My first Christmas back in Australia, we arrived in December 1981 and I felt like a refugee…we owned nothing but the old dirty clothes in our family suitcase and littoecekse. We  arrived just in time for  Christmas  and were living with my grandparents.  My grandma was very ill and passed away in the January.  That was a difficult Christmas but also full of great memories.  I was given a puppy  and got to go to the pound and pick her out myself.  That Chrsitmas I was introduced to the new way of doing Christmas…with extended family and  a massive reunion of my extended family put on by my patriarchal Grandpa.  I have since learnt  that there were many challenges, conflicts and issues but we kids were oblivious to because when we came together those things were not made a part of our Christmas gathering. I remember how generous my extended family were and how much love there was between the cousins and from Aunties and Uncles trying to make up for the years we had been away. My teens were a little more difficult as I became much more aware of how tight finances were and how generous my mum was dispite there never being much money.  My late teens Christmases were spent doing long and tiring 9-12 hours shifts as a check out chick at Target attempting to pay for the things my parents could never buy me.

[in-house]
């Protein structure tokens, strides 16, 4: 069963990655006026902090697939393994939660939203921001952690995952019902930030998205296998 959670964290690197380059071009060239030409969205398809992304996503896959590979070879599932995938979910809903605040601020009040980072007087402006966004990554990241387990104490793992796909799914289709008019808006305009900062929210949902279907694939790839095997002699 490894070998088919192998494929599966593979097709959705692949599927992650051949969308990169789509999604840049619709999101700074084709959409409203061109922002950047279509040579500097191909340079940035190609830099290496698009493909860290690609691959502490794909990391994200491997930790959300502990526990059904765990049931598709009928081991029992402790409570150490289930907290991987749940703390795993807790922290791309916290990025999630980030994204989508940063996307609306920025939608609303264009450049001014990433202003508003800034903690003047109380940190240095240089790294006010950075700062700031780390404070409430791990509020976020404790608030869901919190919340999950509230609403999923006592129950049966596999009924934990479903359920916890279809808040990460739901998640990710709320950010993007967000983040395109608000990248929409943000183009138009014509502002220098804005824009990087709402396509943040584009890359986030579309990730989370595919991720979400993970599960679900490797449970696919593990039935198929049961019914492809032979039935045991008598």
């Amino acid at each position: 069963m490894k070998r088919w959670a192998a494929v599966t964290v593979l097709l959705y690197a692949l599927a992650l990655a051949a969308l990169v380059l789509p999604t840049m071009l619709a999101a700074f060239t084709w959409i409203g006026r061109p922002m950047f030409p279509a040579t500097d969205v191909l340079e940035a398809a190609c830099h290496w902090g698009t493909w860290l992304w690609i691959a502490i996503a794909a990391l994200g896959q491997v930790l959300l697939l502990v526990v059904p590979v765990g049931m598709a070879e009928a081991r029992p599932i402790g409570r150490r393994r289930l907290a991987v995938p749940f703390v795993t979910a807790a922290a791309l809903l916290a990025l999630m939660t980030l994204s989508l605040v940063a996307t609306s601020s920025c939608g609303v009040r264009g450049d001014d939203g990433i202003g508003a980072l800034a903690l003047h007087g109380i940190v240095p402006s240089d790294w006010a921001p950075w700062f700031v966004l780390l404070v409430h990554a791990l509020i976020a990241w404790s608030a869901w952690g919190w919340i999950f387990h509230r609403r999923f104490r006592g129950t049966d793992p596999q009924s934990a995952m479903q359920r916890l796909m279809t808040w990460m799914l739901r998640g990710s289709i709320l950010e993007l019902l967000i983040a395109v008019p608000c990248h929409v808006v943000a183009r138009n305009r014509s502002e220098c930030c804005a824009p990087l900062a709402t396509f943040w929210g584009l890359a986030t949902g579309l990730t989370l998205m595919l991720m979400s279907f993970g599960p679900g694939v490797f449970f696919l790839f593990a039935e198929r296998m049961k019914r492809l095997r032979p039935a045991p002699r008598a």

My twenties however were somewhat harder.  My  grandparents had passed away, immediate and extended family had grown up and scattered.  I  was a student so many of my friends would go home for Christmas and I would have nowhere to go as my parents were overseas.  I also had little or no money so travelling was out of the question. I remember I used to make Christmas all about me and get really morbid and morose, wishful for what I didn’t have. I missed what we could never have back yet I yearned for something different.    Summer always started with the stress of exams and everyone scattering home for the holidays and finished with me feeling extremely sorry for myself.  Several of my friends got married over the summer time and it made me feel very single and even more lonely.  I had little money to travel, buy others presents and my friends and family were never able to buy me what I really wanted because what I really wanted was not to feel so alone.  I was about 23 when a gorgeous friend challenged me to make Christmas what I wanted it to be.  It has never been the same.  I sat down one Christmas and redefined my Christmas and my summer holidays.  I actually got a 2 or three jobs over the summer so I could save the money to be where  and with who I wanted to be, to be able to buy presents for the one’s I loved and also to set me up for the new year.  I began to make the summer Holidays very purpose driven.  It was a time of internal reflection and external fun.  I had to proactively seek out ways to make things different so that i could carve out my own  memories and allow them to take  a  new direction.

This has become even more important now that I have a family.